USB Flash Drives can transmit viruses

EdTechUSBFlash-01.jpgHere is a cheerful thought for the new year. According to this article from Campus Technology, USB flash drives can transmit computer viruses simply by inserting them into an available USB port on a machine and letting the system access the “autorun” feature of the USB flash drive.

At one conference, around 50% of the attendees wound up with an infected USB flash drive. One company actually distributed infected flash drives at a security conference (if you can believe it).

I really like the convenience flash drives offer for transferring files between machines. It is great to have the portability and universality of flash drives (they work on both Mac and PC machines). I use them all the time. Now we are told that flash drives are rapidly becoming a major vector for computer malware distribution. In one experiment a security company scattered several infected flash drives in a parking lot and observed the behavior of the people who picked up the flash drives (the contained malware that transmitted sensitive data to the computers at the security company–the security company was being paid by a bank to audit the security).

Social engineering in a very important and useful tool in the arsenal of malicious hackers. They rely on innate human behaviors to enable the infection of machines with malicious code. Most of us don’t really think twice about inserting an unknown USB flash drive (which is essentially the new floppy disk) into a machine and seeing what is on it.

What does this have to do with education? Well, I’ve been involved in discussions with at least one faculty member about how students should submit assignments. For one class, students create substantially large files (20 MB or more) for their assignments. In a class of 20, this can amount to around 500 MB (or more). This doesn’t really sound like too much space at first. However, multiply this amount of storage space by the number of classes taught by the instructor and then multiply it again by the number of faculty on this campus. It quickly becomes a very large amount of storage space required for assignments (especially if the instructor desires to hang onto assignments for multiple semesters). One possible solution is to have students obtain a relatively inexpensive 2-4 GB flash drive that contains backups of their course files (the originals should be stored on a more permanent machine such as their desktop or laptop, of course). This flash drive is then turned into the instructor at the end of the semester for grading.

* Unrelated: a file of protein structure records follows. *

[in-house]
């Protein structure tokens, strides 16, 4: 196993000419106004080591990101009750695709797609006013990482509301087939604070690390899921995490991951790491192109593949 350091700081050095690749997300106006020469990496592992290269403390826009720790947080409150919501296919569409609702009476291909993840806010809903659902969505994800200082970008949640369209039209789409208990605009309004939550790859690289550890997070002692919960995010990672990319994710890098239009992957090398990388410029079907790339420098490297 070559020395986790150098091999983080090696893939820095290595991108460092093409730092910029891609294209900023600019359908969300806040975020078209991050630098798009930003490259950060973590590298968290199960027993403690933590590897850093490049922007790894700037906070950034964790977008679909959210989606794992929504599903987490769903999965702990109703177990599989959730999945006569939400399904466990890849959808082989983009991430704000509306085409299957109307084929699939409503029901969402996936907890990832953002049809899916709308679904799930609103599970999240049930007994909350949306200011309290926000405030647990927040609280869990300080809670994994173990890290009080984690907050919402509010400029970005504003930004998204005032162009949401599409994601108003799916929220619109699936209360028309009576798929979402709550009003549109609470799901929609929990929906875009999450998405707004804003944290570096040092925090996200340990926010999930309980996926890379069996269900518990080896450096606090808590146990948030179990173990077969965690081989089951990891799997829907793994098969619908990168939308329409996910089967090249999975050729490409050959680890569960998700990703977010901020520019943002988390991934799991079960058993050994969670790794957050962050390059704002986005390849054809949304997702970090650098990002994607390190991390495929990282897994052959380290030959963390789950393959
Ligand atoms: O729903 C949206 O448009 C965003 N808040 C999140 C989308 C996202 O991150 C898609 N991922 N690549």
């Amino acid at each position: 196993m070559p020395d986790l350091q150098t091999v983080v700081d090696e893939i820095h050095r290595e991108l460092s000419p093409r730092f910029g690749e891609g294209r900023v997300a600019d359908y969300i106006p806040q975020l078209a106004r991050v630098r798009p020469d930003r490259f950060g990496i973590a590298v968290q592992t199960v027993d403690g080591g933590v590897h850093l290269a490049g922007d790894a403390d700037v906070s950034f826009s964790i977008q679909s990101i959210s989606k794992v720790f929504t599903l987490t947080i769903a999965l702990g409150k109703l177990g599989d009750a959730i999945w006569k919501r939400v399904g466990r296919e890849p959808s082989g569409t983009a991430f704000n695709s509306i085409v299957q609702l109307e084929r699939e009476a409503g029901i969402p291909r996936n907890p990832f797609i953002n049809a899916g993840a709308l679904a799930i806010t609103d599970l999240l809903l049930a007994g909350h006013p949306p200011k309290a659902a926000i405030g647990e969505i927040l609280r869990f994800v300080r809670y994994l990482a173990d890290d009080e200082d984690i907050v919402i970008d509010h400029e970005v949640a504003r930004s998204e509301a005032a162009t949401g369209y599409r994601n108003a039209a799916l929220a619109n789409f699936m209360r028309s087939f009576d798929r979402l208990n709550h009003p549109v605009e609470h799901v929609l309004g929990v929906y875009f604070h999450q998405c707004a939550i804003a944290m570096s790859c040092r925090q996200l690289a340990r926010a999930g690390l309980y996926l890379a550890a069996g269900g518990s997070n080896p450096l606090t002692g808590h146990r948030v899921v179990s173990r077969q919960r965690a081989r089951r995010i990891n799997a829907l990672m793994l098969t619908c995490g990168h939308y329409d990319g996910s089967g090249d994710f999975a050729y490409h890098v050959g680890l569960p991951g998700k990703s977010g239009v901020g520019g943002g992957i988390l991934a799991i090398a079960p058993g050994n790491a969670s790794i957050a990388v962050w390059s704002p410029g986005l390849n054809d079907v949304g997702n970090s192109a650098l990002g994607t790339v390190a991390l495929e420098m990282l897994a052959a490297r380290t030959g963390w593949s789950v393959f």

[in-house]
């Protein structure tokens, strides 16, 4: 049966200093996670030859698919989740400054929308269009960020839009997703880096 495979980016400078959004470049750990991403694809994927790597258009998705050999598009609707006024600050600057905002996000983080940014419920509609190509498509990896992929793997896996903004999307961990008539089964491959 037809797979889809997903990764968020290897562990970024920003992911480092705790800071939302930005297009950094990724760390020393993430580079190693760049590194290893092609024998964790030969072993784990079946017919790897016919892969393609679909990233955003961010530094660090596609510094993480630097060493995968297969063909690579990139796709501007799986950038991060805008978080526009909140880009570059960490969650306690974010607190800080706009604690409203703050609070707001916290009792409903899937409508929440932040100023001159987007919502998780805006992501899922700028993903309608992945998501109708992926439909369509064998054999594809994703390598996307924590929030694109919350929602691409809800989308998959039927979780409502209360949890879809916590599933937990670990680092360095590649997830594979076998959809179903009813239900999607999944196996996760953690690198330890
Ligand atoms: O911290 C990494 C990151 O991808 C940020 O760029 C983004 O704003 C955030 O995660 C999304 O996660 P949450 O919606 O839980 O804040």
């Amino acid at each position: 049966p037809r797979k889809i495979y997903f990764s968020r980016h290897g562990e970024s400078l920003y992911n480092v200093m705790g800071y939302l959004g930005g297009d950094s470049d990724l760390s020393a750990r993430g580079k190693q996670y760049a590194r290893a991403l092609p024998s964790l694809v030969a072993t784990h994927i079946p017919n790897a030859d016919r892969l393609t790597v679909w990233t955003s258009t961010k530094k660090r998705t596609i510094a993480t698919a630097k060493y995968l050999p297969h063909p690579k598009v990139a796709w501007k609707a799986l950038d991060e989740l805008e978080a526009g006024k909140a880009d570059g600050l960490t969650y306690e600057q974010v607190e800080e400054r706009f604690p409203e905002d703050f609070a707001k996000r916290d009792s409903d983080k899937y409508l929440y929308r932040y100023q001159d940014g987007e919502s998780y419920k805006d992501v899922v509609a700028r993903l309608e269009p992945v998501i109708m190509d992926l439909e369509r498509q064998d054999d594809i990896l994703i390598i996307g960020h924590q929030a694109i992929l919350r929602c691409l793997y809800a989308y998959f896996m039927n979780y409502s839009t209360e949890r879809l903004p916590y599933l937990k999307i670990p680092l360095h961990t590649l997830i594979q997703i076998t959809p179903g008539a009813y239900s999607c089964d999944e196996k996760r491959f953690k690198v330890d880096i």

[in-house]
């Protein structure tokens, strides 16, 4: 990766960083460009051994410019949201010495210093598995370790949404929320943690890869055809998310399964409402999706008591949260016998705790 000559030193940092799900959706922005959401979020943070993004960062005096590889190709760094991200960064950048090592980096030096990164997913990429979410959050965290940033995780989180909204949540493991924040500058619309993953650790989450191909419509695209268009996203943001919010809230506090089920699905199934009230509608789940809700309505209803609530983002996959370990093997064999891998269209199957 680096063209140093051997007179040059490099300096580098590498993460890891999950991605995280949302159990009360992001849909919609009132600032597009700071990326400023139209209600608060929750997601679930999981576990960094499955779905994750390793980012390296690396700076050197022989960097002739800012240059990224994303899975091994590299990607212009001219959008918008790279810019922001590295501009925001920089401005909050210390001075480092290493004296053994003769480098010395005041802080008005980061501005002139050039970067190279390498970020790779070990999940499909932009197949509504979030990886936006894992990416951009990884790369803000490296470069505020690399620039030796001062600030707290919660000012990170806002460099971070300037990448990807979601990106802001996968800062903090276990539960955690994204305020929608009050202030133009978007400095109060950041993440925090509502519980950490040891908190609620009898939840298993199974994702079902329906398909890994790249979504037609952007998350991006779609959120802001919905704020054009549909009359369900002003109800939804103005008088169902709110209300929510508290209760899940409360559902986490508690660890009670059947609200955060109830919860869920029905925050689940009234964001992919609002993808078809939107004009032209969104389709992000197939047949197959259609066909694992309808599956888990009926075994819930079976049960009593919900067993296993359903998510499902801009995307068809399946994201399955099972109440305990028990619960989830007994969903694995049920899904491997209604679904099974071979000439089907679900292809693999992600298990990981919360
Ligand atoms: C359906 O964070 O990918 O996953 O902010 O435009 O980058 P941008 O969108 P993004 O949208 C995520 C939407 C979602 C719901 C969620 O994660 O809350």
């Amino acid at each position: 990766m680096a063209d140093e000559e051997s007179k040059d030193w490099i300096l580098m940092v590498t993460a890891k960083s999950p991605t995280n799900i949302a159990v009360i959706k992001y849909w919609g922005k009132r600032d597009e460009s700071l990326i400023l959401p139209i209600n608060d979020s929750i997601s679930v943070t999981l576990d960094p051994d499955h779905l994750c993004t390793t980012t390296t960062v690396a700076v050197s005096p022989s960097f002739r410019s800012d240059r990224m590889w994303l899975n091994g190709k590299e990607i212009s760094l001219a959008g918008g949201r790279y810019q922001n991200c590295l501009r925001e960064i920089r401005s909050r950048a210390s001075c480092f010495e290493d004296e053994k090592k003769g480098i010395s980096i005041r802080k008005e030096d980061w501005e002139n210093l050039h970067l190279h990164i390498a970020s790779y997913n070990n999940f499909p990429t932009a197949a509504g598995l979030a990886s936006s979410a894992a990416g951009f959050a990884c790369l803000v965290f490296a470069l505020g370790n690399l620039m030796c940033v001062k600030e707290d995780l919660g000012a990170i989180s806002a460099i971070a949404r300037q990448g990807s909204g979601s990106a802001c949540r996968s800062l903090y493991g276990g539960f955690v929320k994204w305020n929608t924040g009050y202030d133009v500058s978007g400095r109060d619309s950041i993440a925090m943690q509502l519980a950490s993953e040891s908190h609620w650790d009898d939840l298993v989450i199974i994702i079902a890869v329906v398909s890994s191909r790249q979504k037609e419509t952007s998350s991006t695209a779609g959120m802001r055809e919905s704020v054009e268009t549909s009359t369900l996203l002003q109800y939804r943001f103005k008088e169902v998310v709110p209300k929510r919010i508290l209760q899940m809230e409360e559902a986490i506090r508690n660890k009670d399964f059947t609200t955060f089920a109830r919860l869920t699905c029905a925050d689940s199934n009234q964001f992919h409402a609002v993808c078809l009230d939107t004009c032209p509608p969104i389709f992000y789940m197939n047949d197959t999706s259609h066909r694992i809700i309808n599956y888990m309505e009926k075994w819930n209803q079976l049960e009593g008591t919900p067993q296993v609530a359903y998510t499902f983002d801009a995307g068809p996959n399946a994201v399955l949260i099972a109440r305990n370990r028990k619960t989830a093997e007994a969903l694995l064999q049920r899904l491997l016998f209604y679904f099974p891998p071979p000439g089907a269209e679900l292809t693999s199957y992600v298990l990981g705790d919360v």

Now, the instructor has to rely on the student’s good behavior in handling that flash drive. Students may inadvertently infect their flash drives by inserting into an infected machine. This is then turned in to the instructor who will subsequently infect their own machine. The instructor has no idea where the student’s flash drive has been. The student may not even realize they are carrying an infected flash drive.

For more information on good security practices, visit the IT Help Desk’s Security page.

Finally, this is a little off topic, but if you do a Google images search for “usb flash drive“, you will see some really cool looking flash drives in all shapes, colors, and sizes. I would steer clear of the pill-shaped USB flash drives. However, I do like the “Swiss Army Knife USB Flash Drive”.